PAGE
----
What is sacred?

One question that has been asked is about the sanctity of the church space. In February 1927, St. Olave’s congregation moved from its original location further south on Windermere and began to worship in the basement of 360 Windermere. Ten years later the church that we know and love was opened and dedicated by the Primate of Canada. 

St. Olave’s, like many churches, is cruciform, or cross-shaped. The centre aisle, from the narthex to the high altar, forms the main line of the cross while the transepts (the chapel and baptistry) together form the arms. The walls, stone arches and stained-glass windows of these paired transepts emphasize this shape. None of the proposed options would change this shape, remove any interior or exterior walls or destroy any windows.

A Meditation on the Sanctity of the Sacred, by Sandra Franke

“Destroy this temple and in three days I will raise it up.”– John 2:19

With these words Jesus says that each person is the church, not the building itself. 
The sacred is inside you.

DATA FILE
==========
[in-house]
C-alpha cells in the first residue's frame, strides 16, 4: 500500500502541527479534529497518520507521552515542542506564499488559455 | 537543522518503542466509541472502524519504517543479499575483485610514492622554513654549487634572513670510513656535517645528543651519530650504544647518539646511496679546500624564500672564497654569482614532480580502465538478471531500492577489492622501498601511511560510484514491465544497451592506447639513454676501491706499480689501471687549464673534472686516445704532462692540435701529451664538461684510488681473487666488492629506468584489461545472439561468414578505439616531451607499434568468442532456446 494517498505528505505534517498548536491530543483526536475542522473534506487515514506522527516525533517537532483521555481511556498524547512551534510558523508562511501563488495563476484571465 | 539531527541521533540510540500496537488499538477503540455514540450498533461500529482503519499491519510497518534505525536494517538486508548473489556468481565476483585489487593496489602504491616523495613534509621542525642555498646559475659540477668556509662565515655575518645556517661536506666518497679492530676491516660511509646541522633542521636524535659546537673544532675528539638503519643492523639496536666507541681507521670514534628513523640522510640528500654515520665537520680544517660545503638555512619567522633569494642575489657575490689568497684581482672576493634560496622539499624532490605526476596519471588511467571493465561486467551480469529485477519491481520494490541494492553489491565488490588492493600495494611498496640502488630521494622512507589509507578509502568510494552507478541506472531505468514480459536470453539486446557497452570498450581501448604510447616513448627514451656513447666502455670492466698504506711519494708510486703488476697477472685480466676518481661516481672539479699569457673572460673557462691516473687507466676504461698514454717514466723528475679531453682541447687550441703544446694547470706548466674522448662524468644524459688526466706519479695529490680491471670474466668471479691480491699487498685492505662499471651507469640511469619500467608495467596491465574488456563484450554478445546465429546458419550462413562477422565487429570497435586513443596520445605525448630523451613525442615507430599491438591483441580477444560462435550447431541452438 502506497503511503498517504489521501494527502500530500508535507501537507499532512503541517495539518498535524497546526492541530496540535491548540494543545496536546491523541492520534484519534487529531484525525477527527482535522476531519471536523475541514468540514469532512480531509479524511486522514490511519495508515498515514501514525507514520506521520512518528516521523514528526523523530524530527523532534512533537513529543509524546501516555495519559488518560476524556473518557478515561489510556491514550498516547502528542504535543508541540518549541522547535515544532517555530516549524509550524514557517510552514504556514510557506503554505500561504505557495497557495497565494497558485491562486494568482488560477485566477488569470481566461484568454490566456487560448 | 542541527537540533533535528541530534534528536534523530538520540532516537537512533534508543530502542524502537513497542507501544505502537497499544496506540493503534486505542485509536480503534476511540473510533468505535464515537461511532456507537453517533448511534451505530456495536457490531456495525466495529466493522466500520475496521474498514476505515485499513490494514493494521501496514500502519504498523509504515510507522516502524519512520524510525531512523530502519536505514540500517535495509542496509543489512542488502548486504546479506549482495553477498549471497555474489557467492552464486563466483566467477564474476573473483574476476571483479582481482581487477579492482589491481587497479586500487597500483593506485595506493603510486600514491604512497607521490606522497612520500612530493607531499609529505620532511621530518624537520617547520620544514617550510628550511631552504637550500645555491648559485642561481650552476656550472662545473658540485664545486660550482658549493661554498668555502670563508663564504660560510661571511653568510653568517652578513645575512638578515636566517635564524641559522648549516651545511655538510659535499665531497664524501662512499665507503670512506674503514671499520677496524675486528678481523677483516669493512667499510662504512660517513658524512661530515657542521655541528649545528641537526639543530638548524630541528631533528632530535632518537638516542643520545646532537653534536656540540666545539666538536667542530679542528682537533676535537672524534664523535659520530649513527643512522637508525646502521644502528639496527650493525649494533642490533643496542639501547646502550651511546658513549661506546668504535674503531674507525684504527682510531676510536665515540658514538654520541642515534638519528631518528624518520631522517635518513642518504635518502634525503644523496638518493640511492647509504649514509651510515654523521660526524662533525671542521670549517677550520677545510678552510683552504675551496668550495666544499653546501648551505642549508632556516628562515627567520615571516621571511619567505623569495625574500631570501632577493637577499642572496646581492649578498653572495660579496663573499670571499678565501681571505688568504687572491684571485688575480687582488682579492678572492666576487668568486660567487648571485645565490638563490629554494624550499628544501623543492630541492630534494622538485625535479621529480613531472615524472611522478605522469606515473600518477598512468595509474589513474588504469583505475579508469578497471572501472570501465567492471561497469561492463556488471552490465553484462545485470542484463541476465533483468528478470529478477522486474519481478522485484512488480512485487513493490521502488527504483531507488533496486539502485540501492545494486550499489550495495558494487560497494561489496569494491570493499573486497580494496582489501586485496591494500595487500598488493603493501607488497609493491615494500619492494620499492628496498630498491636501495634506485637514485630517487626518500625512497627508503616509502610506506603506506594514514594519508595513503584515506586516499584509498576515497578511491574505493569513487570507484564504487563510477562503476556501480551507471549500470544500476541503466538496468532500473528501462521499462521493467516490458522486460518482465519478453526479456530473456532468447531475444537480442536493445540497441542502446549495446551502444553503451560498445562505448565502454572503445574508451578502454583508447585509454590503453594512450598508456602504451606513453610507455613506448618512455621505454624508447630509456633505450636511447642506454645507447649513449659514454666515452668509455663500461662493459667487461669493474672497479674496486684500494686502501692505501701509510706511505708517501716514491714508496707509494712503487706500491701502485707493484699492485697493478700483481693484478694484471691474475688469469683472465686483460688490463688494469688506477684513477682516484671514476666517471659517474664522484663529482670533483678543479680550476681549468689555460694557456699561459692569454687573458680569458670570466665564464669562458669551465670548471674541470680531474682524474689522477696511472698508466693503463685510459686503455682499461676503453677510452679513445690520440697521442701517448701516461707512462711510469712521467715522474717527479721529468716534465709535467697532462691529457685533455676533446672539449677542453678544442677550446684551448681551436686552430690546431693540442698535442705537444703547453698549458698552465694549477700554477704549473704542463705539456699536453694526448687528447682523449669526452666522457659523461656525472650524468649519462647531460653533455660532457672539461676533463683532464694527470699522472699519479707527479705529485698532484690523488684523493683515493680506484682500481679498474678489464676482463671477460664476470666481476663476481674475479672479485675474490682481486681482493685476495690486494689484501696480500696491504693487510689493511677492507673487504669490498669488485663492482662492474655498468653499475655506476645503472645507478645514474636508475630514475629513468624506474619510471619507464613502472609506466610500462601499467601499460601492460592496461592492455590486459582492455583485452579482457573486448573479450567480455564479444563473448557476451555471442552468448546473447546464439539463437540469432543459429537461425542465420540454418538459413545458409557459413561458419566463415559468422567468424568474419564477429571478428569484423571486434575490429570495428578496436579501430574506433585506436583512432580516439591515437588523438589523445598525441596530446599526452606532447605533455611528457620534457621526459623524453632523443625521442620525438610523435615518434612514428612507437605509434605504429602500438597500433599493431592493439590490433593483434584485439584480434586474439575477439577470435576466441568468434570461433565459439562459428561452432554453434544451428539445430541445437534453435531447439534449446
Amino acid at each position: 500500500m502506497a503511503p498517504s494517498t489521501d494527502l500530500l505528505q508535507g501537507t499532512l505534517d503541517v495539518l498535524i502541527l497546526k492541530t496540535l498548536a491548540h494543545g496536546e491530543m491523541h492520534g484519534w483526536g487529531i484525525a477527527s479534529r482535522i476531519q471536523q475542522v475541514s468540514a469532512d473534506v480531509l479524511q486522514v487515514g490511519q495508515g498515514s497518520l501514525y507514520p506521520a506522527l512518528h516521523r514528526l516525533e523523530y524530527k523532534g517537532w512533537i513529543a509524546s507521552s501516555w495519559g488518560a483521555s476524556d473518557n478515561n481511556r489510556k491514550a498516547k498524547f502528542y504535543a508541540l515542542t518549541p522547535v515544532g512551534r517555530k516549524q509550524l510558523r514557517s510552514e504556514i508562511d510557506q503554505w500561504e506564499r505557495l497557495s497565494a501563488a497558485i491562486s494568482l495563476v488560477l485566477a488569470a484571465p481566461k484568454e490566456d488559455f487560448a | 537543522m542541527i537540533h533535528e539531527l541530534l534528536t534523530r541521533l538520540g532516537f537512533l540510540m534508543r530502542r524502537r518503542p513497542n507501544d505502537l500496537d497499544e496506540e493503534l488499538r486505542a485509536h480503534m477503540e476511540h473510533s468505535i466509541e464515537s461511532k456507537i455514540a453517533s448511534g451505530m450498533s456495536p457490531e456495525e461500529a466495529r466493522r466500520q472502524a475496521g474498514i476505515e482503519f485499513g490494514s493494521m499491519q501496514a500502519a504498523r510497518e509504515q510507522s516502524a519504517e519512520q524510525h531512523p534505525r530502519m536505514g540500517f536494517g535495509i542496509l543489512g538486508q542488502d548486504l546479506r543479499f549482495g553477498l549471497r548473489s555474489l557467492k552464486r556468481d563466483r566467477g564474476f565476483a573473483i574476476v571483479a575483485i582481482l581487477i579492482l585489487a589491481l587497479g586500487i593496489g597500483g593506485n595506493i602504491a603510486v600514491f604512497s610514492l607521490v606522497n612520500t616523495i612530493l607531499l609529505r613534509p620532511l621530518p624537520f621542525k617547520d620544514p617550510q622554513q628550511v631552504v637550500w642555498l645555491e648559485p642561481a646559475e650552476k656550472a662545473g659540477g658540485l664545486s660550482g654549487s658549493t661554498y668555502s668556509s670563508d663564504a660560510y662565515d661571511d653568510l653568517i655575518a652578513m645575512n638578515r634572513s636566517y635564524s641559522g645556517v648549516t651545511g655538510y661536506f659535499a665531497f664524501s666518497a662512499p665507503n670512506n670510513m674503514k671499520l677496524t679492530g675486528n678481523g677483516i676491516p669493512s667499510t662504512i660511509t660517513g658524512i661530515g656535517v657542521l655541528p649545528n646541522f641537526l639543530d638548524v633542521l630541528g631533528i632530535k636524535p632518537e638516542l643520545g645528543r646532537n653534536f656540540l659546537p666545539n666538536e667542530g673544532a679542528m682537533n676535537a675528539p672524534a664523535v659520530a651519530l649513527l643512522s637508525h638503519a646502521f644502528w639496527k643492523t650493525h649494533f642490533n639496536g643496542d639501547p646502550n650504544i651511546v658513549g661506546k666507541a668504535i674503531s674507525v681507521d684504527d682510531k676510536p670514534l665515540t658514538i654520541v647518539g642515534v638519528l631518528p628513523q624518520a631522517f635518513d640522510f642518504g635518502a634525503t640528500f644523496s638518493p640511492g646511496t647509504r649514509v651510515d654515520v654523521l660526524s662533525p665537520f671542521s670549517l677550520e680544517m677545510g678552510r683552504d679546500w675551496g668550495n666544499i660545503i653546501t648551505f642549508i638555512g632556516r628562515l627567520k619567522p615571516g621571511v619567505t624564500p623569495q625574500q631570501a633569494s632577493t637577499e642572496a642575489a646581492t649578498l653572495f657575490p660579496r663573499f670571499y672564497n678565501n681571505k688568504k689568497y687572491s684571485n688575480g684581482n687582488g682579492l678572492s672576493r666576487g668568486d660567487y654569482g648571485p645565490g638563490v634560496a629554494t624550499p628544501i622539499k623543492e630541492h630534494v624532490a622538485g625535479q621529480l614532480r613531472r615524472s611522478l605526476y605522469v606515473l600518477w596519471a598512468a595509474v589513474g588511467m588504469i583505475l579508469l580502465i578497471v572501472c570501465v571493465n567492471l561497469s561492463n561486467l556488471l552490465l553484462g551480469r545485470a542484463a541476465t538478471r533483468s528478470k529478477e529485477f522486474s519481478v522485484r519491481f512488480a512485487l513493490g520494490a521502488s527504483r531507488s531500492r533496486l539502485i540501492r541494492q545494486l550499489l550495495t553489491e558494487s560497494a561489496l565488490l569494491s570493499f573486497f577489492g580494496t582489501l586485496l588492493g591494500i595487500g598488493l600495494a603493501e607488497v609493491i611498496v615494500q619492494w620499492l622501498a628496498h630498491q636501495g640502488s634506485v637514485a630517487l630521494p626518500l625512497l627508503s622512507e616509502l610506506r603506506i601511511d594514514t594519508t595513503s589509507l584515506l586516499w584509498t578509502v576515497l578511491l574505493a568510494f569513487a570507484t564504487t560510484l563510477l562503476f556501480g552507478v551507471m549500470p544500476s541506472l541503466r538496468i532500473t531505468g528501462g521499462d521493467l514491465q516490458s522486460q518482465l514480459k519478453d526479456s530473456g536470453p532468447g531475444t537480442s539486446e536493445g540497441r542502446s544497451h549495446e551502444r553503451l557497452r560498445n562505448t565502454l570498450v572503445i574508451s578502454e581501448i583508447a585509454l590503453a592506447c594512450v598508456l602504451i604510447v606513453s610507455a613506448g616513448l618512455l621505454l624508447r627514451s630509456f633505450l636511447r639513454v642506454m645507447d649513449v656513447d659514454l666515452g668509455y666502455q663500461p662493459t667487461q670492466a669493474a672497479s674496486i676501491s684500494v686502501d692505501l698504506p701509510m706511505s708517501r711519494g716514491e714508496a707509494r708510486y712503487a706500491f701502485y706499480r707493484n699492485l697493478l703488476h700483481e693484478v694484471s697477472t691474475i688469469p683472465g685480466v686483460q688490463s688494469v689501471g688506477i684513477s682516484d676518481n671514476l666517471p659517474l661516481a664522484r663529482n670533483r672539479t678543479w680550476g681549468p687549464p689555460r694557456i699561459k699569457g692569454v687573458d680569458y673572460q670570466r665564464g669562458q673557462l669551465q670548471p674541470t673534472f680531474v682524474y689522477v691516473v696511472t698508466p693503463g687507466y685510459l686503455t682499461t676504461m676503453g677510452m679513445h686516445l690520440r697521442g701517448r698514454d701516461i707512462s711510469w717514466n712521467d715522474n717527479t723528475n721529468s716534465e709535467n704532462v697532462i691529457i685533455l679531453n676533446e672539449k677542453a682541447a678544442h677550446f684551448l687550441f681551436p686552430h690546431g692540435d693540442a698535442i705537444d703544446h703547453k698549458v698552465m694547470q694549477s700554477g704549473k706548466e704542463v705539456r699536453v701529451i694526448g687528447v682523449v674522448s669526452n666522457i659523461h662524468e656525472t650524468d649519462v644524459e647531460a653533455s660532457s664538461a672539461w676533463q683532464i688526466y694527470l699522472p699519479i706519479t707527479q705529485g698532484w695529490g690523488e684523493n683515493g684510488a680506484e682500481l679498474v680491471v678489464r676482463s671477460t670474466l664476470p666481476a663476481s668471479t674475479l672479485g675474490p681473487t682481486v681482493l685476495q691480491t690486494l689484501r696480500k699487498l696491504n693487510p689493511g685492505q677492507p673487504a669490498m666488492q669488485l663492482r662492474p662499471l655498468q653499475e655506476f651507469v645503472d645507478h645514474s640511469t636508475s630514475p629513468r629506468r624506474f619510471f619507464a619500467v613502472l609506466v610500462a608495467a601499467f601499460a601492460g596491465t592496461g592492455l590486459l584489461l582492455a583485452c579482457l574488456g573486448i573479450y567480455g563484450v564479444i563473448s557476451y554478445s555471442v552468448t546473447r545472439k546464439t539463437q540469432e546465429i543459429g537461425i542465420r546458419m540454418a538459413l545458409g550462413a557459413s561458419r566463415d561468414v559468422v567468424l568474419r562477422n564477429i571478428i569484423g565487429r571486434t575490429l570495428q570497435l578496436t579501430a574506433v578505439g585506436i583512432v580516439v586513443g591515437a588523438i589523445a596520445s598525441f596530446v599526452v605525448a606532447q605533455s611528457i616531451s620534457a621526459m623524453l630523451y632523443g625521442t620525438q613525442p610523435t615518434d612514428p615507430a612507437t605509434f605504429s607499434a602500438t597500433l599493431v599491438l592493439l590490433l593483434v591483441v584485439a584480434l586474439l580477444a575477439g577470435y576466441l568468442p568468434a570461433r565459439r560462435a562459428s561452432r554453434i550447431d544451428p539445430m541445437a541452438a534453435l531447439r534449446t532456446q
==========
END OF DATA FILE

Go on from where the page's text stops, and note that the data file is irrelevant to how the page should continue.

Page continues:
That is where you will find God. 
You are the church and the church is inside you. 
You are God’s vessel.

The church space is a reflection of our souls, not a projection
The brick and mortar church is sacred because your sacred soul is present. 
Is the sacred over when you walk out of the church on Sunday?
No, you cultivate the sacred in daily life, seven days a week. 
The church building is an expression of our sacred souls. 
The church building is there to reinforce the sacred inside you. 
Consecration is the act of dedicating a space to the service of God. 
You can just as well consecrate your day or your week. 

Therefore if we move a chapel from one side of the building to the other will the sacredness in us die?
No. And it will be very carefully and respectfully done to respect the souls of the congregation, past and present. 

Accessibility means access. We will be providing access to the worship of God to all of our brothers and sisters, regardless of physical and mental abilities. 

The long history of prayers in our chapel will greet people as they travel the elevator and enter the sanctuary.

The elevator will be uplifting these sacred souls as it lifts us into the church.
The elevator is one of God’s tools. 
This will be a beautiful space.